The creation of a European finance minister, with his own budget, are french proposals that bring velocity and transparency– however, more is needed. Europe needs to urgently decide the model for its Banking Union; to reinforce the assessing mechanism of national budgets and to enforce transparency at closed-door meetings like the Eurogroup sessions. In order to regain trust of citizens leaders must keep these doors open.

  1. Reinforcement of the EU budget

The European budget is financed by up to 1,24% of the national GDP. A reduction in this national contribution is needed, while allowing for the creation of European taxes to be applied on digital businesses or on the large-scale use of artificial intelligence algorithms as a trade-off.  This new reinforcement of the European budget could be channeled to sectorial areas focused on creating a homogeneous economic region that evolves at a single pace.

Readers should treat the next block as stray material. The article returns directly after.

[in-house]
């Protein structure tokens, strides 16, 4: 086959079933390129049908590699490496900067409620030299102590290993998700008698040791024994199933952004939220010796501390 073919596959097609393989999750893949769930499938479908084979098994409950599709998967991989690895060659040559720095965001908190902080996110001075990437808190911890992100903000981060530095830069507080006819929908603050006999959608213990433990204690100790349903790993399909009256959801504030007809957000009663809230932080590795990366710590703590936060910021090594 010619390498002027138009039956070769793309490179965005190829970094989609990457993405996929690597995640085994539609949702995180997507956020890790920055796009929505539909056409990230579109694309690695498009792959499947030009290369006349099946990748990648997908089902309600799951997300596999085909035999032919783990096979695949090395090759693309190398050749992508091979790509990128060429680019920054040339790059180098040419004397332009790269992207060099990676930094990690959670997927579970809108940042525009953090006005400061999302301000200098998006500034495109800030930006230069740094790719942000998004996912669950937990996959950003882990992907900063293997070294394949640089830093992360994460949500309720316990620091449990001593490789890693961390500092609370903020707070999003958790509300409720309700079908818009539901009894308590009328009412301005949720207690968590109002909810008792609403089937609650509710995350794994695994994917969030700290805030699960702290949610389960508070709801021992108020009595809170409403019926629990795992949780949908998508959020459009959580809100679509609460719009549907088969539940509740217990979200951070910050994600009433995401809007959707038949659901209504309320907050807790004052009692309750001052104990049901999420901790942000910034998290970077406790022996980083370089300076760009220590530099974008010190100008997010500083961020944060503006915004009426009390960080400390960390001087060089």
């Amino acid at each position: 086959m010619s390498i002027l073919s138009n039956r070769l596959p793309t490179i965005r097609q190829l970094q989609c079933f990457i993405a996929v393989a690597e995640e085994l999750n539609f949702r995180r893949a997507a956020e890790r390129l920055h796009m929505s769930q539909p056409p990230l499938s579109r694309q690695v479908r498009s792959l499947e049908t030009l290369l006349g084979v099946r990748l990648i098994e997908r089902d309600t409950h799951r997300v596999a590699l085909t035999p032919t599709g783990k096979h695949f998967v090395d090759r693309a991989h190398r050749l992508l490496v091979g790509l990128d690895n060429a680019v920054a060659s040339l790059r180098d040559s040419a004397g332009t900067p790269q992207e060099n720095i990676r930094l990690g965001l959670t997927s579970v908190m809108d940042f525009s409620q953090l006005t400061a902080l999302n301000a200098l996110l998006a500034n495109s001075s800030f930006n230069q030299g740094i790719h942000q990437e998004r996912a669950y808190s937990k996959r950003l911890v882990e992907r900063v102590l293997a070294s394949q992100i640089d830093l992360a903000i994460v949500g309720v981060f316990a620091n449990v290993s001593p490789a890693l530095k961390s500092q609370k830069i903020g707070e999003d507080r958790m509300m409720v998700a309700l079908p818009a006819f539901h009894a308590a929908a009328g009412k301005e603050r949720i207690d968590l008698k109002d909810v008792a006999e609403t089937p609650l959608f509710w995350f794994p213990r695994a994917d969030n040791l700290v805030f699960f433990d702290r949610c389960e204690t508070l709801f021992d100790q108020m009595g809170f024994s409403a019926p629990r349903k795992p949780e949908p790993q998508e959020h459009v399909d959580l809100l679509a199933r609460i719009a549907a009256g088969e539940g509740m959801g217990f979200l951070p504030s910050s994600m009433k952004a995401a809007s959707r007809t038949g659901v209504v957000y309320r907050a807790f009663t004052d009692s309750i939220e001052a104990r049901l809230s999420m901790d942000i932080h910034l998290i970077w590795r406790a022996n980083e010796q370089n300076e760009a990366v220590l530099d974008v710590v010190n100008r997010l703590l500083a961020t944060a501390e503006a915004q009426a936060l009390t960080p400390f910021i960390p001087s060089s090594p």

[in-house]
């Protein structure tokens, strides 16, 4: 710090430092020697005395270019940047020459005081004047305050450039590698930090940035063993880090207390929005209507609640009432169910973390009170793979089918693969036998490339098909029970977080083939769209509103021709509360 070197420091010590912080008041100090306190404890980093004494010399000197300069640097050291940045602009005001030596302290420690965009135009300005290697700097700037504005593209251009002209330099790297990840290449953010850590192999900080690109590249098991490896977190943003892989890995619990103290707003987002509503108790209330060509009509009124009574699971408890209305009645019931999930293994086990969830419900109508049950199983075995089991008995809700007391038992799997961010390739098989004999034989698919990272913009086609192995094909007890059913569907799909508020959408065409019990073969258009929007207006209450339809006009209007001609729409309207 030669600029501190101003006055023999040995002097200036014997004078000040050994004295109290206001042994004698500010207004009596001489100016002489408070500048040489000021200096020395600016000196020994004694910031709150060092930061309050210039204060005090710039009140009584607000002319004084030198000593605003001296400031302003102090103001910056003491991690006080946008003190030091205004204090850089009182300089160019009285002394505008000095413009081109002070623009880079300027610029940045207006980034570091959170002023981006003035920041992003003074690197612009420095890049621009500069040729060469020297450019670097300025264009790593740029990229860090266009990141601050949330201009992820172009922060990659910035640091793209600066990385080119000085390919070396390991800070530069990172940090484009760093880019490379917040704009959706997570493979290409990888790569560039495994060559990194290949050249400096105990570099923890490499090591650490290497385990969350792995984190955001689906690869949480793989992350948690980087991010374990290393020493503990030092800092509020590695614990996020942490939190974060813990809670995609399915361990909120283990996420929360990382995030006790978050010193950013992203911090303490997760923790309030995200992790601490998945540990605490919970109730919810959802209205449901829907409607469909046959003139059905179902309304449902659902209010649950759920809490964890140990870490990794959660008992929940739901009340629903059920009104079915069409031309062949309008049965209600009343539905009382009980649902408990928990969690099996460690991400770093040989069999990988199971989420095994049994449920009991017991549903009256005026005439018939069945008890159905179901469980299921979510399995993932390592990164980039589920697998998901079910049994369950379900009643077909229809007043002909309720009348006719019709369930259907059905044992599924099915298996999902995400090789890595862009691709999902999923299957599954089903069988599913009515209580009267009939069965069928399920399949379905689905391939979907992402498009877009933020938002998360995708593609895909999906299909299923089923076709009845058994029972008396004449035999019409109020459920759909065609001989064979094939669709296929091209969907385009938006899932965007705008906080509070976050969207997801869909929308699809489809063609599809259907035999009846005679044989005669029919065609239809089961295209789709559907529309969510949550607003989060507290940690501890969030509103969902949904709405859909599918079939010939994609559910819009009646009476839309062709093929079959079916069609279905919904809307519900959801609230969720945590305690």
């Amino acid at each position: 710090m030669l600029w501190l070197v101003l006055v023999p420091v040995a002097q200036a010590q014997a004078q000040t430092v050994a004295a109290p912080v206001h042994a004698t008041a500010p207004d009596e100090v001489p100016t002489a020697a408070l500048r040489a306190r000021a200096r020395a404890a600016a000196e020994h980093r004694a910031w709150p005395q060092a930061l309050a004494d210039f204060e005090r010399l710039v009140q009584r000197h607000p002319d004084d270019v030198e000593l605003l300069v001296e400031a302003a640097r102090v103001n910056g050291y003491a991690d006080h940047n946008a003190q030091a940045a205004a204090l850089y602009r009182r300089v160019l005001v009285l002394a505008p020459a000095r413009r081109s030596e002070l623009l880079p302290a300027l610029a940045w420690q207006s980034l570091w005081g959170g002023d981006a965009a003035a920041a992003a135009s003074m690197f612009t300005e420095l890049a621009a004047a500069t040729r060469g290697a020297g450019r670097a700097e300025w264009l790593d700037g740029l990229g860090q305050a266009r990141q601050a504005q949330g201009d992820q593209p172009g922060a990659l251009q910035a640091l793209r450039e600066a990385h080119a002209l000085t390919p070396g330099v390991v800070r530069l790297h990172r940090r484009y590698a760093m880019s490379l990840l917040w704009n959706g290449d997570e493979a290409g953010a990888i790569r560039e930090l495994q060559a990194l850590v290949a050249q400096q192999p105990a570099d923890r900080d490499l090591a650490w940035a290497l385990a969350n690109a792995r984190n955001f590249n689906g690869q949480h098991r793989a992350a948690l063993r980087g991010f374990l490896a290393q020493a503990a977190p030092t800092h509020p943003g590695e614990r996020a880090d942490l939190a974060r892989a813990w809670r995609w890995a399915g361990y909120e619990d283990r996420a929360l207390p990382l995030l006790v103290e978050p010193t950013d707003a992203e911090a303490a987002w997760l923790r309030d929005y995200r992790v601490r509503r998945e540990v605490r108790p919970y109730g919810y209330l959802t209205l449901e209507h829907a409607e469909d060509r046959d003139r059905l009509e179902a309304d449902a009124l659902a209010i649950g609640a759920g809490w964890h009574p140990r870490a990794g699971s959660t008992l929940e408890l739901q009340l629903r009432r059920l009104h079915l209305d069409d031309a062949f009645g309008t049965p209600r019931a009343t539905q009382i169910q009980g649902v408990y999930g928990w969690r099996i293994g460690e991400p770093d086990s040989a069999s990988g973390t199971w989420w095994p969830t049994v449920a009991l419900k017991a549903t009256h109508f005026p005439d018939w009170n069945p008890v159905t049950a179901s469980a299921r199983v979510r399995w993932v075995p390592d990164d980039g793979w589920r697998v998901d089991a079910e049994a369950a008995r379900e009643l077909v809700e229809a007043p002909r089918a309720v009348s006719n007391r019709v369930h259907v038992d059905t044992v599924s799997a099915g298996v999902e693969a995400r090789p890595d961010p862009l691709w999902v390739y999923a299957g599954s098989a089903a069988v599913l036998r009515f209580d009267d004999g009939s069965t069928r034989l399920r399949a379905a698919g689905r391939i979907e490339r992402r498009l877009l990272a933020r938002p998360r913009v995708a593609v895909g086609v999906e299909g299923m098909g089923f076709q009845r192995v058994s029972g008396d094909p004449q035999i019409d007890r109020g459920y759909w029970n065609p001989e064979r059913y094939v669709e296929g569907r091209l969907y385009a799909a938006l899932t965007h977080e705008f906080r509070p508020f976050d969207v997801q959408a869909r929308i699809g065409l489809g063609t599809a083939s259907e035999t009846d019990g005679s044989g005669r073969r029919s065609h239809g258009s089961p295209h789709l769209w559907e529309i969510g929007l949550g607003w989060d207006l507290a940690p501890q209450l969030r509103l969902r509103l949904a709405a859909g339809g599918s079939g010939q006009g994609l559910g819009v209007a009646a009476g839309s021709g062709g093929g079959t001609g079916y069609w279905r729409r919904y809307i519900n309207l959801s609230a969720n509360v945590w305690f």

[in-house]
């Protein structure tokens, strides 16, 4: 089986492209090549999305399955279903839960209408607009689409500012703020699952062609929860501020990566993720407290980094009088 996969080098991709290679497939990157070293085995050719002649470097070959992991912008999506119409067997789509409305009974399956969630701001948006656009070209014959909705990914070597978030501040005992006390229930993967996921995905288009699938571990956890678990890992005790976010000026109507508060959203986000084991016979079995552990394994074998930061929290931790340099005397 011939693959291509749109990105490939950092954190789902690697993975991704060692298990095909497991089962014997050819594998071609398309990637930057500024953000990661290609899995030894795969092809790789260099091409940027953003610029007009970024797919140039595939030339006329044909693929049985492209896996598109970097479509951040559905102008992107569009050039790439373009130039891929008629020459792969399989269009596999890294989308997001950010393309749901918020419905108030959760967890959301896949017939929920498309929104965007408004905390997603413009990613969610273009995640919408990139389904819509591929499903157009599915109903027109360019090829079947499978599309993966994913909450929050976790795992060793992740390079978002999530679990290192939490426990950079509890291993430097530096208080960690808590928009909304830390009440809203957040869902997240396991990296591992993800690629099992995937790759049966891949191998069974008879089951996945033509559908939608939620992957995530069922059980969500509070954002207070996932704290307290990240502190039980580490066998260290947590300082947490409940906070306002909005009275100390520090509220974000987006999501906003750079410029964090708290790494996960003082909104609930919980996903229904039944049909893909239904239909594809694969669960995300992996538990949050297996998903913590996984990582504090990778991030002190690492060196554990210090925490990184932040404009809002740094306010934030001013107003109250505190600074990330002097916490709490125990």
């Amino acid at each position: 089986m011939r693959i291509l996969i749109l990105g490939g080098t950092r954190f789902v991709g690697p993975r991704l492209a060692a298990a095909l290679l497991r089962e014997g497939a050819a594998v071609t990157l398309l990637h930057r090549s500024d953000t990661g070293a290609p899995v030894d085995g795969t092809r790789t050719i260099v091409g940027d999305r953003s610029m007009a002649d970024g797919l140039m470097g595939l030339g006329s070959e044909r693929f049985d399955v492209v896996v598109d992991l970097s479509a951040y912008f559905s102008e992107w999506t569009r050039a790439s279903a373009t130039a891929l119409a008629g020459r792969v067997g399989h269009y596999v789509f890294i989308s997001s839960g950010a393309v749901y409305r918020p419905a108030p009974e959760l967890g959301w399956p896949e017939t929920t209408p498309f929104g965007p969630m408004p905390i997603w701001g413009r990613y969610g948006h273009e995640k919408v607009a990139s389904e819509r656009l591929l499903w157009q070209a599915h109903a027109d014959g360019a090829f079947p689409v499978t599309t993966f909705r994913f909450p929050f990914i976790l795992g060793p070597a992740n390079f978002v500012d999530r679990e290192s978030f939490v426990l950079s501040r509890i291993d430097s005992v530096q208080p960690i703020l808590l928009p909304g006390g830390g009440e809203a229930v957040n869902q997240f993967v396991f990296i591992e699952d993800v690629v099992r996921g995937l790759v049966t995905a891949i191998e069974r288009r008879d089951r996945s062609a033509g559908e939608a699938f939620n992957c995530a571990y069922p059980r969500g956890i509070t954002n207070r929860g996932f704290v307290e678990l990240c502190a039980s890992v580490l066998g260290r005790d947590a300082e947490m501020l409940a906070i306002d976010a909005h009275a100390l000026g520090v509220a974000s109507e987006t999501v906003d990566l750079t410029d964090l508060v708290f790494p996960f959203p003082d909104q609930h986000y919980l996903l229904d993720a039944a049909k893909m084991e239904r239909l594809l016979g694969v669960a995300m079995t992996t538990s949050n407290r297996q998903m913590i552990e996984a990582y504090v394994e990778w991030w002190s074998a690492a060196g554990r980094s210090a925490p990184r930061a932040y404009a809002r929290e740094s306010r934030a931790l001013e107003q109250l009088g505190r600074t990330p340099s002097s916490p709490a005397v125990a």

1. Euro zone corporate tax harmonization

Corporate Tax harmonization in the EU is an essential element to provide mechanisms to combat corporate tax arbitrage and tax evasion. It is a matter of justice, equity and solidarity between member-states. For each member state a clear limit of the corporate tax policy should be assigned, as well as the limitation of the indiscriminate creation of special economic zones. 

  1. Transposing the balanced budget rules into a current account treaty

The existence of member-states with trade surpluses of over 6% GDP provokes serious imbalances in other member states with chronic trade. With a view to mitigating the impact of countries with high intra community trade surplus, the Commission should apply sanctions to countries with surpluses. These amounts would then be integrated into the funds destined for productivity support in transactional sectors in countries with persistent trade deficits to increase their competitiveness.